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Cancer Genetics Risk Assessment and Counseling (PDQ®): Genetics - Health Professional Information [NCI] - Cancer Risk Assessment and Counseling

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Some studies of patient satisfaction with cancer genetic counseling services have been published. For example, one survey of individuals who participated in a cancer genetics program in its inaugural year reported that the clinical services met the needs and expectations of most people.[54] Patients reported that the best parts of the experience were simply having a chance to talk to someone about cancer concerns, having personalized summary letters and family pedigrees, learning that cancer risk was lower than expected, or realizing that one had been justified in suspecting the inheritance of cancer in one's family.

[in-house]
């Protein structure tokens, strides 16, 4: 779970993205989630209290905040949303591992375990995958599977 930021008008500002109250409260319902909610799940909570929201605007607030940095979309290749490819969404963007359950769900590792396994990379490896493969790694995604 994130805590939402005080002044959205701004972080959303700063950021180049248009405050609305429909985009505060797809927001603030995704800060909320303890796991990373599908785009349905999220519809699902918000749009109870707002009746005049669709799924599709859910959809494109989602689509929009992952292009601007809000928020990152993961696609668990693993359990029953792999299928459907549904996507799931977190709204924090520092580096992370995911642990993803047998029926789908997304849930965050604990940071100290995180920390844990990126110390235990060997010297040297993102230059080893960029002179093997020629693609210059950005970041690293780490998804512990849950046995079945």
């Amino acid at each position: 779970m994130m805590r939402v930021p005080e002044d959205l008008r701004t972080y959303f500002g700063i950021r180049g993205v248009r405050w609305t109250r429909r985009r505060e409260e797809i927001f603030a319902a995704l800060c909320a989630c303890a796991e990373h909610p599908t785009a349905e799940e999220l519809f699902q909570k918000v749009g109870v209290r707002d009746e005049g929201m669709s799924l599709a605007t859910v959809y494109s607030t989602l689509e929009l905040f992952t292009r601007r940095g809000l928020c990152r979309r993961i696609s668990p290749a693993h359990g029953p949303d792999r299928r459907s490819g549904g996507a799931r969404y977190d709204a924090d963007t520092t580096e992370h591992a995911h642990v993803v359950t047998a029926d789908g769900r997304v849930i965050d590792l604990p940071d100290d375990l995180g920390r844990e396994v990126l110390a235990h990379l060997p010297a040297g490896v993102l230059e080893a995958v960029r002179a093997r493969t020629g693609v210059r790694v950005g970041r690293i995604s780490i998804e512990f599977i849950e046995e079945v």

Several studies have since shown that the majority of individuals are satisfied with their genetic counseling experience.[55,56,57,58] However, one study of 61 women participating in a BRCA1/2 genetic testing program found that satisfaction with genetic counseling was influenced by psychological variables including optimism, family functioning, and general and cancer-specific distress.[59]

A meta-analysis of several controlled studies showed that outcomes of genetic counseling included improvement in cancer genetic knowledge (pooled short-term difference – 0.70 U, 95% confidence interval, 0.15–1.26 U). Overall, no long-term increases in general anxiety, cancer-specific worry, distress, or depression were detected as a consequence of genetic counseling. However, the impact of genetic counseling on risk perception is less clear, with some studies reporting no change in risk perception while others report significant differences before and after counseling.[60]

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Last Updated: February 25, 2014
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